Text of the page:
What to Do When One Tests Positive

What to Do When One Tests Positive

Alameda County health officials have compiled a set of guidelines for what to do and what to expect when someone at a workplace is diagnosed with COVID-19 or its variants.

•Isolation. Any employee with a positive diagnosis needs to immediately be separated from other people and sent home. Even if the persons suspecs they have the disease, they should stay home.
•Contact tracing. Business owners or employers who become aware of a staff member with COVID are expected to notify, in writing, anyone that person knowingly came in contact with within one business day. The county con-siders “close contact” to be anyone who was within
6-feet of the positive person for 15 minutes or more. The person’s identity must remain confidential.
•Report to the county. State law requires employers to report outbreaks to their local health department within 48 hours using a particular form. More information, forms and methods of reporting outbreaks are available at https:// covid-19/acgov.org/recoverypage.
•Disinfecting and cleaning. Prior to using disinfecting products, attempt to fully ventilate the infected person’s working area for 24 hours or as long as feasible. The county has a list of EPA-certified cleaning products at the site listed above, which should be applied to frequently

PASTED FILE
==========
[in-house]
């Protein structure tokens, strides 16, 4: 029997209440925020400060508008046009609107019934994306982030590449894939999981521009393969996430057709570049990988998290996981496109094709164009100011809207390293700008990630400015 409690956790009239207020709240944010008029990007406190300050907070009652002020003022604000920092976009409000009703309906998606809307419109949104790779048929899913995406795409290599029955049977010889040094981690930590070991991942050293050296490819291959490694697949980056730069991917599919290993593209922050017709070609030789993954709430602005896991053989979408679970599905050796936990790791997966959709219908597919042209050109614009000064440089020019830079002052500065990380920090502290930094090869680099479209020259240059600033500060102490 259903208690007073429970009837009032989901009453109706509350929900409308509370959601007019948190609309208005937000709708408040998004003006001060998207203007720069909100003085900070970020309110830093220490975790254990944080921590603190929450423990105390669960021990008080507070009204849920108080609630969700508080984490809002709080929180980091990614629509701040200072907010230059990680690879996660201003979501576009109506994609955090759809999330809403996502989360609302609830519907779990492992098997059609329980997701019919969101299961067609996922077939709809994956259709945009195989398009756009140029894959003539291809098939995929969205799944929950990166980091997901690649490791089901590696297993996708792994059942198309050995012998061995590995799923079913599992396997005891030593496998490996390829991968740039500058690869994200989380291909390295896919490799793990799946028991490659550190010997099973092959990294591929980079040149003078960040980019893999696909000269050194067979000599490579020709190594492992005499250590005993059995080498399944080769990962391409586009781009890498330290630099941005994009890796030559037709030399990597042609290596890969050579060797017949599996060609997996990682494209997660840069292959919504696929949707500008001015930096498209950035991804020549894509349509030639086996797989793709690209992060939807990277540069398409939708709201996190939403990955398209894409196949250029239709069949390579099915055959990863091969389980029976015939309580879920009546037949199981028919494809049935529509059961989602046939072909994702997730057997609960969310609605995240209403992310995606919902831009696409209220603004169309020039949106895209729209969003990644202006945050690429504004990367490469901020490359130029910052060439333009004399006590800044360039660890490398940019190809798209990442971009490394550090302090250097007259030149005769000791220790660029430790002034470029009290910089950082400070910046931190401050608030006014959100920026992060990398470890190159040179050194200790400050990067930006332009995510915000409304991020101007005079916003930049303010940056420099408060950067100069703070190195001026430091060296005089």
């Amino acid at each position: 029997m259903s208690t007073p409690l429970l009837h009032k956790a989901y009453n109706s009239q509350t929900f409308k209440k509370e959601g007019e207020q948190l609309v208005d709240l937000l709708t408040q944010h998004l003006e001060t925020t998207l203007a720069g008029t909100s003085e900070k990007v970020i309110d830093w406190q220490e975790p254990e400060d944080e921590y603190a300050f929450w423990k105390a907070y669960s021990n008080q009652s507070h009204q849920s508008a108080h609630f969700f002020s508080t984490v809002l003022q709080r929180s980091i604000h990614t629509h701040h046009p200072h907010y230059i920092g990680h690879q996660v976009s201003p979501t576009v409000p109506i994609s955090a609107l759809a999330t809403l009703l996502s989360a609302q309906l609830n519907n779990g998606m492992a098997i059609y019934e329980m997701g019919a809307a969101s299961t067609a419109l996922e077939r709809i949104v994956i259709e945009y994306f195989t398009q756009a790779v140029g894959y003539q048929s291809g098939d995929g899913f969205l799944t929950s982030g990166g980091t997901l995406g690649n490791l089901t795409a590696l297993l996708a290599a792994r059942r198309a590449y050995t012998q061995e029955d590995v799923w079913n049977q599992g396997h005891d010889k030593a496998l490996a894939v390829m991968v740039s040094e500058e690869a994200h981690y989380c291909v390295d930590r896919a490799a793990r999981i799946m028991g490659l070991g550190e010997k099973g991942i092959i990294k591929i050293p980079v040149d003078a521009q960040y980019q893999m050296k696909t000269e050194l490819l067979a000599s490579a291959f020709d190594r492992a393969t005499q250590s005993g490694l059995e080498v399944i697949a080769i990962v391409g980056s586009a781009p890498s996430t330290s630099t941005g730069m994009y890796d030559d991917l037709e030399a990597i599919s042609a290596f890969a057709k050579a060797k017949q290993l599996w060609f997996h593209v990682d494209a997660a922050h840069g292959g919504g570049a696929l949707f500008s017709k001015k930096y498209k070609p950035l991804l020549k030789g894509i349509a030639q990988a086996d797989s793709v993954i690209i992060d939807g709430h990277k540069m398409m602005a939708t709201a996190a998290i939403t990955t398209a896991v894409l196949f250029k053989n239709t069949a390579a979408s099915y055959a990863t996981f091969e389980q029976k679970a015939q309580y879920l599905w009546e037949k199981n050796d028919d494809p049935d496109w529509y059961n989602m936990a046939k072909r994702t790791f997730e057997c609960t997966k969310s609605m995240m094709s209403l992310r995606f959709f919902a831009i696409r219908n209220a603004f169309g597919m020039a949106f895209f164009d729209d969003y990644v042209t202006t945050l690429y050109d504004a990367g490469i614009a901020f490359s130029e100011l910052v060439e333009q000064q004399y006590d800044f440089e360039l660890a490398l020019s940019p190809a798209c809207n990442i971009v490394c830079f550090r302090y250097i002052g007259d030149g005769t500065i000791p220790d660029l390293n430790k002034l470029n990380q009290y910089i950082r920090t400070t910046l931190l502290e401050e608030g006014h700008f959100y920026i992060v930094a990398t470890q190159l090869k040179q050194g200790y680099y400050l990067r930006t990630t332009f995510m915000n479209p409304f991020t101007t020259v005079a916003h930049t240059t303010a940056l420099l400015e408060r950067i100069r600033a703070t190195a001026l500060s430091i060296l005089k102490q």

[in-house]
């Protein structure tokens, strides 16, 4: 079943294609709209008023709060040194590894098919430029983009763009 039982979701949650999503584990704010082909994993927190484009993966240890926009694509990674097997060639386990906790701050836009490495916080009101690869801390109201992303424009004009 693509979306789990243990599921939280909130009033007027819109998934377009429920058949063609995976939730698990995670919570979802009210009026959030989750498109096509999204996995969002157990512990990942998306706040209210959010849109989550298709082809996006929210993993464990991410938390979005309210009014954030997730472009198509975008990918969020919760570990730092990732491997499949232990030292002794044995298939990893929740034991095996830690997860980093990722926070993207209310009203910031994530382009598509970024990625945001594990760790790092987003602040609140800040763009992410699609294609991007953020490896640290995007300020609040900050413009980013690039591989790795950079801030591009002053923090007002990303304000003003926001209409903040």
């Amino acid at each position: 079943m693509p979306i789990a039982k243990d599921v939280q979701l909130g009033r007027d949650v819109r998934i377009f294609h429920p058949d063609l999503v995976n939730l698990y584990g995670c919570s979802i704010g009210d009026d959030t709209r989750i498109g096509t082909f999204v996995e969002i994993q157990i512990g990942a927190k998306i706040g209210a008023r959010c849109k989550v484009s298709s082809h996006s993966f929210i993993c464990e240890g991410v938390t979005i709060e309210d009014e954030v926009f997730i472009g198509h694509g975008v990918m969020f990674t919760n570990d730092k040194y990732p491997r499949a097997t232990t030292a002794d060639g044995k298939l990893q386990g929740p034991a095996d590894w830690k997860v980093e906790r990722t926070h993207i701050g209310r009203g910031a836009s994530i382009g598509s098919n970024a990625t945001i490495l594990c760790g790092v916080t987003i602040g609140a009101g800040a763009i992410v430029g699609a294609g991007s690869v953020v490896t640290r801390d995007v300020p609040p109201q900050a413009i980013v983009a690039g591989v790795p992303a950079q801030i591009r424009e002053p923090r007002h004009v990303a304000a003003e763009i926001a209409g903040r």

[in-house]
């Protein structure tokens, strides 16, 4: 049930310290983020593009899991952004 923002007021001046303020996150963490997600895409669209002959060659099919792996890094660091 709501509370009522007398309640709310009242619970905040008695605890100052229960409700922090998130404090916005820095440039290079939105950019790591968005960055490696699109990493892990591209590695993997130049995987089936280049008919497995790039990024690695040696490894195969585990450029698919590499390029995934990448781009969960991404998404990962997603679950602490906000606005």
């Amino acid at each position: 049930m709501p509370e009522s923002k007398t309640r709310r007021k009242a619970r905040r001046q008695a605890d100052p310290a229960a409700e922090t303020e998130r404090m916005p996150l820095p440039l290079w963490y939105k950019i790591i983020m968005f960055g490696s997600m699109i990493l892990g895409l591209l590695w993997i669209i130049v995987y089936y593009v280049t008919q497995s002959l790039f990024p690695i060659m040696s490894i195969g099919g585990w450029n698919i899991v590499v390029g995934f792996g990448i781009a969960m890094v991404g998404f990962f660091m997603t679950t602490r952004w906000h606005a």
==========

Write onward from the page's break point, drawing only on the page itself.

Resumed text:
touched surfaces, including: workspace, bathrooms, common areas, shared electronic equipment, tablets, touch screens, keyboards, remote controls, buttons and switches.
•Notify Cal/OSHA as required. Should the illness be caused in connection with the workplace or type of work, Cal/OSHA must also be notified of the case. This includes hospitalizations and deaths among employees, even if work-relatedness is uncertain.

How to Properly Quarantine

Alameda County has defined what is expected of someone attempting to quarantine after receiving a positive test.
Stay at home or another residence through 10 days from the last date of contact with the person infected or likely to be infected with COVID-19. Day 0 is the date of last exposure, and Day 10 is the last date of quarantine. A 14-day quarantine remains the safest option, and individuals who are in regular close contact with persons at high risk for severe disease should continue to quarantine until after Day 14. This includes individuals who live or work in congregate living facilities, such as skilled nursing facilities, correctional facilities, shelters for unhoused persons and dormitories.
Quarantined persons may not leave their place of quarantine or enter any other public or private place except to receive necessary medical care. Emergency rules apply for health care workers who may return to work after Day 7. All individuals ending quarantine before Day 14 should follow standard precautions: wearing face coverings at all times, maintaining a distance of at least 6 feet from others and self-monitor for COVID-19 symptoms through Day 14.
Learn more by reading “Home Isolation Instructions,” at https://covid-19.acgov.org/isolationquarantine#quarantine.